In the spring of 2000, Gail Bailey, Chief of the School Library Services Branch at the Maryland State Department of Education, recommended that a group of school library media administrators study the feasibility of forming a statewide consortium to take advantage of cost-effective licensing of fee-based online services for K-12 schools in Maryland. A survey was prepared by Della Curtis, Coordinator of Library Information Services, Baltimore County Public Schools. The survey of local education agencies in Maryland showed that many are licensing online services, the costs are not consistent throughout Maryland, and the costs are too high for some counties to afford.

Licensing or access fees for electronic resources may constitute a major portion of a district-level or local school budget. However, through a consortium buying arrangement, the discounts for these services are quite significant. For example, the Wisconsin Department of Public Instruction estimated that the cost of providing Wisconsin's BadgerLink, a virtual library providing access to a collection of fee-based databases, on an individual rather than on a group basis would be $50 million. Through their consortium arrangement, they are paying $2.1 million... a 95-percent savings. According to Jane Pearlmutters, president of the Wisconsin Library Association, there are 17 states that have formed a statewide consortium in order to provide cost-effective services (SLJ, June 1, 1999).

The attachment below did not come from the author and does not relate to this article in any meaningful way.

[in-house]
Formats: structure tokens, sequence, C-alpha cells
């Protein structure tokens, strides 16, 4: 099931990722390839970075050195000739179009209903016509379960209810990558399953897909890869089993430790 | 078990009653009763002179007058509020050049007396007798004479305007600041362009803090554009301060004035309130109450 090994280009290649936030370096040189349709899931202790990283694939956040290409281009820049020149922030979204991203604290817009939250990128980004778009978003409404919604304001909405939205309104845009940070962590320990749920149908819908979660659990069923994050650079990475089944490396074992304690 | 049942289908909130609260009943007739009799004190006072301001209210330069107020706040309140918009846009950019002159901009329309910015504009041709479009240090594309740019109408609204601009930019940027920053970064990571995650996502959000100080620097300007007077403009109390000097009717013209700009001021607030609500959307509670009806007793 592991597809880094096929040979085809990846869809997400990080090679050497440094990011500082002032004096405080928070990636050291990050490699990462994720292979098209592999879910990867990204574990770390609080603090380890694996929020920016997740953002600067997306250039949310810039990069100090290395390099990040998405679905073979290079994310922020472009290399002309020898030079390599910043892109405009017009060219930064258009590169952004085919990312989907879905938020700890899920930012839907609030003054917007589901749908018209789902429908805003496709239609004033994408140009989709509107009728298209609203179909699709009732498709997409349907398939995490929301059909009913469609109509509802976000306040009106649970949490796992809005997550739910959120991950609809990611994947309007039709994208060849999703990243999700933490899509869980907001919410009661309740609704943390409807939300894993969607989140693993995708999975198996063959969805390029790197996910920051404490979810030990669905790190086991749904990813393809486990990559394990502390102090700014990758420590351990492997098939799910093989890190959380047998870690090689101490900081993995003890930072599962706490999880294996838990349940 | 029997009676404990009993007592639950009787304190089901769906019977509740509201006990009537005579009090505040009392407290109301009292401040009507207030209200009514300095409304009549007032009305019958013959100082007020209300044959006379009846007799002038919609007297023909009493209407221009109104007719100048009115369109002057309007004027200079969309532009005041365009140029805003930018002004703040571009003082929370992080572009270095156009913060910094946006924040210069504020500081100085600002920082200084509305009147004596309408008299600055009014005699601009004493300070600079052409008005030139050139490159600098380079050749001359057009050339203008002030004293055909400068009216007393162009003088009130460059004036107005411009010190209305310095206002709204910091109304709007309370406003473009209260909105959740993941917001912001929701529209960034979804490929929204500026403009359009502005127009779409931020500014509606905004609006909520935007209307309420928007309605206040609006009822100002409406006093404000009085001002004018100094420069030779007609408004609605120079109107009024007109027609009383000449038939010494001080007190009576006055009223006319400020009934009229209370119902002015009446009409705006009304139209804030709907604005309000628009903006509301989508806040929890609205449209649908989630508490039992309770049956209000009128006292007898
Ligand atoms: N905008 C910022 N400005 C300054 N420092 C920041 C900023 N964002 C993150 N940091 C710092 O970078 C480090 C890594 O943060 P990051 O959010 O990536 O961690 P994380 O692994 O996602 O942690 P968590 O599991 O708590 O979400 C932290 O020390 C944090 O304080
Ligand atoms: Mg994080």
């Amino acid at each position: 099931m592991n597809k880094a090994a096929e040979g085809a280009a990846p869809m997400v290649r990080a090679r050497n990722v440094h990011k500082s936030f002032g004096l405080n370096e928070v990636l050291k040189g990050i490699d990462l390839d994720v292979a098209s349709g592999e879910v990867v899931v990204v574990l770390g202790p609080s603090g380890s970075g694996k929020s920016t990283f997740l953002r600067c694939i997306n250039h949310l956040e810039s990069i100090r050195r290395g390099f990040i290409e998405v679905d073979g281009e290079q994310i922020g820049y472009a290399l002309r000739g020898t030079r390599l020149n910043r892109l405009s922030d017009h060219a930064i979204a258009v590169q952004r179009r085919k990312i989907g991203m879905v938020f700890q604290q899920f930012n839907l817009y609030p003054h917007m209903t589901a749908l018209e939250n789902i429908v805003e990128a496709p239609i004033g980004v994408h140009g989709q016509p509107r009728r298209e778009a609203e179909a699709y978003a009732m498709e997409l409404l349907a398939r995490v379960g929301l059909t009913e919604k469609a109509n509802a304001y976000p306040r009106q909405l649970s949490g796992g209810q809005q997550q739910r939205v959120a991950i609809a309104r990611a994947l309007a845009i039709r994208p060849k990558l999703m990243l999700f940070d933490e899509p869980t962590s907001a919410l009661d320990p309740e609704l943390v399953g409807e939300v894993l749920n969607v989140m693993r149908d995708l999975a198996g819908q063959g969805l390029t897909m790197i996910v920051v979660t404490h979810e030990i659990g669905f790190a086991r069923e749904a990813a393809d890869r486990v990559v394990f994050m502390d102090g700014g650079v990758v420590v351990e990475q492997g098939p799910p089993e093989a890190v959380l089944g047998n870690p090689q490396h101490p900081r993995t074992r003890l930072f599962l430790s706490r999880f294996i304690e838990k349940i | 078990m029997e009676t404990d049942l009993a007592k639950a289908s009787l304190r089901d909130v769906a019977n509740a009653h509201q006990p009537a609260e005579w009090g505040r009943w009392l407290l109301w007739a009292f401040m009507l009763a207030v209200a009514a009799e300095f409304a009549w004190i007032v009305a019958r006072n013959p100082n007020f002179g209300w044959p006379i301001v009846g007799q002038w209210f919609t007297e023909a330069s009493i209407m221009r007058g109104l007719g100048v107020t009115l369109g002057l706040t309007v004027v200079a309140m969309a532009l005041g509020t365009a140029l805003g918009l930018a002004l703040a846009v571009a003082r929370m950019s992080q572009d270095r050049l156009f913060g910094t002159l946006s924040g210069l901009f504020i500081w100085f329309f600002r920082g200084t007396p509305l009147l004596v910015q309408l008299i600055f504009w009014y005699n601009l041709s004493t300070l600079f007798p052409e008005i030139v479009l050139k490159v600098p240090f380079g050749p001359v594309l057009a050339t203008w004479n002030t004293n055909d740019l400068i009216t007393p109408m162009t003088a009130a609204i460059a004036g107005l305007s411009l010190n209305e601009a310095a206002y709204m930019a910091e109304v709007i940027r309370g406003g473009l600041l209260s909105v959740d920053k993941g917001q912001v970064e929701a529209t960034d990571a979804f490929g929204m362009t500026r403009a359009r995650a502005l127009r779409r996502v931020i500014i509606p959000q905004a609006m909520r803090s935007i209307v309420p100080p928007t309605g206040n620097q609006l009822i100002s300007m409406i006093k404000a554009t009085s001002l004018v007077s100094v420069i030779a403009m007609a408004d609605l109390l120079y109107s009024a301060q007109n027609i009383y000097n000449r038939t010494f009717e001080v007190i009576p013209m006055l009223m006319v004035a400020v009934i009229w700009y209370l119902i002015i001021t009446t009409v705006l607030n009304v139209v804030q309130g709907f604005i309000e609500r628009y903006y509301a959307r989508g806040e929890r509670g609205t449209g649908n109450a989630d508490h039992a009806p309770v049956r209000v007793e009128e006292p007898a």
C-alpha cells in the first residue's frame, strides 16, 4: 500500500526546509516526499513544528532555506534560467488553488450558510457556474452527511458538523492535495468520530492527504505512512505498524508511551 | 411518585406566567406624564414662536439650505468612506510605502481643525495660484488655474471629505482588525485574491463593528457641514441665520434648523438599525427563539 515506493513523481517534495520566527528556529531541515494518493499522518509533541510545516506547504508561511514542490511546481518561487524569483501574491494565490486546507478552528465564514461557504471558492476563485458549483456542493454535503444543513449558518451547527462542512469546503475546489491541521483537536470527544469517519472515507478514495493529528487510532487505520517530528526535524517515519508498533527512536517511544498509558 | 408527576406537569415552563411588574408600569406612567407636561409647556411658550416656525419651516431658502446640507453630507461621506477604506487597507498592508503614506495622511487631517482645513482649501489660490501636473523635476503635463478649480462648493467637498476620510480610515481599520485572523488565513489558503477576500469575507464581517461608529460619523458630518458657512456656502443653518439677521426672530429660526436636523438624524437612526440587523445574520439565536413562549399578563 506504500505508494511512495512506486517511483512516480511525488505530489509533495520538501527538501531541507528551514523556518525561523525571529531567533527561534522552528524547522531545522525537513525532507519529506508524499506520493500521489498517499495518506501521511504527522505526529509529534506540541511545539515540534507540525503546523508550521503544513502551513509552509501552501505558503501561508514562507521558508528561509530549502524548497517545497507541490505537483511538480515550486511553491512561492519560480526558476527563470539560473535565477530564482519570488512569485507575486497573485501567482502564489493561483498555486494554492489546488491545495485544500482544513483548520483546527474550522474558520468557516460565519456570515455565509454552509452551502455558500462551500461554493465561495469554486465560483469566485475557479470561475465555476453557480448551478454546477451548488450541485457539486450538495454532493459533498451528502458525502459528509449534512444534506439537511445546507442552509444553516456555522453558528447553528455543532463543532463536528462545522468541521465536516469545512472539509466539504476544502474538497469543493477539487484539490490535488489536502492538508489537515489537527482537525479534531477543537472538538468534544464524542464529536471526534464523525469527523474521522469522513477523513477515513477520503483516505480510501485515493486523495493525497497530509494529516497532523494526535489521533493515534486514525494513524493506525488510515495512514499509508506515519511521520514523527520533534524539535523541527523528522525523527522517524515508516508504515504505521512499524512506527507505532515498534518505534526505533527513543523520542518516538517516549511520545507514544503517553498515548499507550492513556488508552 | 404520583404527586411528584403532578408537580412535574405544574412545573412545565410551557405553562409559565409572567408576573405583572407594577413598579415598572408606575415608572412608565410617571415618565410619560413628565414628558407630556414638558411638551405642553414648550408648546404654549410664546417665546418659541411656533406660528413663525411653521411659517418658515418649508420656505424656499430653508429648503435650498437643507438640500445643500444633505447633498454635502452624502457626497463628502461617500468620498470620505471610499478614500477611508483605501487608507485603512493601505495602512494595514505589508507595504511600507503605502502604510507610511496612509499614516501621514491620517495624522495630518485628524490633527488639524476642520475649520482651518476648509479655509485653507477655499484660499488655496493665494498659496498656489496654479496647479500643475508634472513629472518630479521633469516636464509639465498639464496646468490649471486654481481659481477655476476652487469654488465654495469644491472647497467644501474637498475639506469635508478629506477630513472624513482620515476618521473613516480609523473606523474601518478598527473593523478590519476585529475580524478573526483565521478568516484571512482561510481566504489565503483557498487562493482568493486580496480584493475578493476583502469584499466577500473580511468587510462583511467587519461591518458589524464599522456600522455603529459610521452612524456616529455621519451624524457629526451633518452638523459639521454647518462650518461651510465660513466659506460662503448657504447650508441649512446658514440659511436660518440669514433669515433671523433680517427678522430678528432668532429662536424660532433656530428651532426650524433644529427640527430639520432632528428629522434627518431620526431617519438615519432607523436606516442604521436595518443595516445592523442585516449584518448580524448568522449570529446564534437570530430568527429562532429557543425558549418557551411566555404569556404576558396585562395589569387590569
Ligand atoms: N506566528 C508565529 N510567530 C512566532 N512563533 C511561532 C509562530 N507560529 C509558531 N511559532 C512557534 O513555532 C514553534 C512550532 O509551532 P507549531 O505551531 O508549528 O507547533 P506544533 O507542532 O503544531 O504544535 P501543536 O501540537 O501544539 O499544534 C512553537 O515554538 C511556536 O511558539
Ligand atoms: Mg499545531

In February 2000, Della Curtis contacted Gail Bailey and Maurice Travillian to inquire about any similar arrangements in Maryland. It was learned that there is the Maryland Digital Library Program (MDL), authorized by the Secretary of Higher Education, whose membership includes the Maryland Higher Education Commission and the Congress of Academic Library Directors. In the MDL prospectus a commitment to all of Maryland's citizens is stated as follows:

...to work together to develop digital library capabilities that complements both the Maryland statewide communications planning and the notable Sailor project that supports Maryland prospective and existing businesses, Maryland's overall economic development, and Maryland citizen's needs for lifelong learning. The MDL offers an extraordinary opportunity for Maryland's colleges and universities to develop partnerships with the K-12 education segment in gaining access to digital content.

At the October 2000 meeting of the MSDE School Library Administrators, Della Curtis, who is serving as chair for the K-12 Maryland Digital Library Study Committee, gave a brief overview and asked for participation on the study committee. Committee members include administrators of both public and private schools, university, and MSDE representatives. The committee will be meeting throughout the year to plan and research other state model virtual libraries with the goal to ensure that the partnership between Maryland's colleges and universities and K-12 schools becomes a reality in Maryland.

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